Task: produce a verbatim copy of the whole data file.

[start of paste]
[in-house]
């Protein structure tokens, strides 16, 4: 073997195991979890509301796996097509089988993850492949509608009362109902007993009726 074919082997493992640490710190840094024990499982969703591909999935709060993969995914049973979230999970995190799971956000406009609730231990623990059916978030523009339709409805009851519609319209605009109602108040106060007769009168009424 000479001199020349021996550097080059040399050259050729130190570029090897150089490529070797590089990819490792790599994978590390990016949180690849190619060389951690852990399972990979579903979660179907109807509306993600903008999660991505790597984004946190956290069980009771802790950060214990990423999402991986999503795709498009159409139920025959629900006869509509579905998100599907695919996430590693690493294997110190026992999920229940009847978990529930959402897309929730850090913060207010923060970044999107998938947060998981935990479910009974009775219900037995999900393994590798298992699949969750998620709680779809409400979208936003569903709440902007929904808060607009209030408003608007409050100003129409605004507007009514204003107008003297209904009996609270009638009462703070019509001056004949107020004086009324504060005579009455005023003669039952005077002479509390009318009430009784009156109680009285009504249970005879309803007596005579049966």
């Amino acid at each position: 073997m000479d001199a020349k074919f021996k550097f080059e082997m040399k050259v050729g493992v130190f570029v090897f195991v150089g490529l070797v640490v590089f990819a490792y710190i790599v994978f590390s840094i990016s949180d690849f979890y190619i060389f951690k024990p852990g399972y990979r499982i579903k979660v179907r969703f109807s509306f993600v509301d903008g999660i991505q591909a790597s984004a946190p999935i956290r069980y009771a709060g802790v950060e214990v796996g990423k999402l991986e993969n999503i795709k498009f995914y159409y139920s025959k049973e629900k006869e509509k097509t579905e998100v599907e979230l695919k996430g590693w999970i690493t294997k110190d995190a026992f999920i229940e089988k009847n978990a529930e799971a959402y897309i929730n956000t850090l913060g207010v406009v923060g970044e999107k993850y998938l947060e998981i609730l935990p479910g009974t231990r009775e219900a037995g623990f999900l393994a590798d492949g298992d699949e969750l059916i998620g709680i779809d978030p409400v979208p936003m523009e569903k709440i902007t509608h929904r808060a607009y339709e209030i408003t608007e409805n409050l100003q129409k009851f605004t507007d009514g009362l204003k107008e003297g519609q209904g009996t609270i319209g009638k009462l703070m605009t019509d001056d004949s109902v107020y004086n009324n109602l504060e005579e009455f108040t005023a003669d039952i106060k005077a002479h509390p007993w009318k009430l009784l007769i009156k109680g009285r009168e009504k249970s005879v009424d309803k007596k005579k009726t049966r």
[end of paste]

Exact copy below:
[in-house]
């Protein structure tokens, strides 16, 4: 073997195991979890509301796996097509089988993850492949509608009362109902007993009726 074919082997493992640490710190840094024990499982969703591909999935709060993969995914049973979230999970995190799971956000406009609730231990623990059916978030523009339709409805009851519609319209605009109602108040106060007769009168009424 000479001199020349021996550097080059040399050259050729130190570029090897150089490529070797590089990819490792790599994978590390990016949180690849190619060389951690852990399972990979579903979660179907109807509306993600903008999660991505790597984004946190956290069980009771802790950060214990990423999402991986999503795709498009159409139920025959629900006869509509579905998100599907695919996430590693690493294997110190026992999920229940009847978990529930959402897309929730850090913060207010923060970044999107998938947060998981935990479910009974009775219900037995999900393994590798298992699949969750998620709680779809409400979208936003569903709440902007929904808060607009209030408003608007409050100003129409605004507007009514204003107008003297209904009996609270009638009462703070019509001056004949107020004086009324504060005579009455005023003669039952005077002479509390009318009430009784009156109680009285009504249970005879309803007596005579049966």
């Amino acid at each position: 073997m000479d001199a020349k074919f021996k550097f080059e082997m040399k050259v050729g493992v130190f570029v090897f195991v150089g490529l070797v640490v590089f990819a490792y710190i790599v994978f590390s840094i990016s949180d690849f979890y190619i060389f951690k024990p852990g399972y990979r499982i579903k979660v179907r969703f109807s509306f993600v509301d903008g999660i991505q591909a790597s984004a946190p999935i956290r069980y009771a709060g802790v950060e214990v796996g990423k999402l991986e993969n999503i795709k498009f995914y159409y139920s025959k049973e629900k006869e509509k097509t579905e998100v599907e979230l695919k996430g590693w999970i690493t294997k110190d995190a026992f999920i229940e089988k009847n978990a529930e799971a959402y897309i929730n956000t850090l913060g207010v406009v923060g970044e999107k993850y998938l947060e998981i609730l935990p479910g009974t231990r009775e219900a037995g623990f999900l393994a590798d492949g298992d699949e969750l059916i998620g709680i779809d978030p409400v979208p936003m523009e569903k709440i902007t509608h929904r808060a607009y339709e209030i408003t608007e409805n409050l100003q129409k009851f605004t507007d009514g009362l204003k107008e003297g519609q209904g009996t609270i319209g009638k009462l703070m605009t019509d001056d004949s109902v107020y004086n009324n109602l504060e005579e009455f108040t005023a003669d039952i106060k005077a002479h509390p007993w009318k009430l009784l007769i009156k109680g009285r009168e009504k249970s005879v009424d309803k007596k005579k009726t049966r």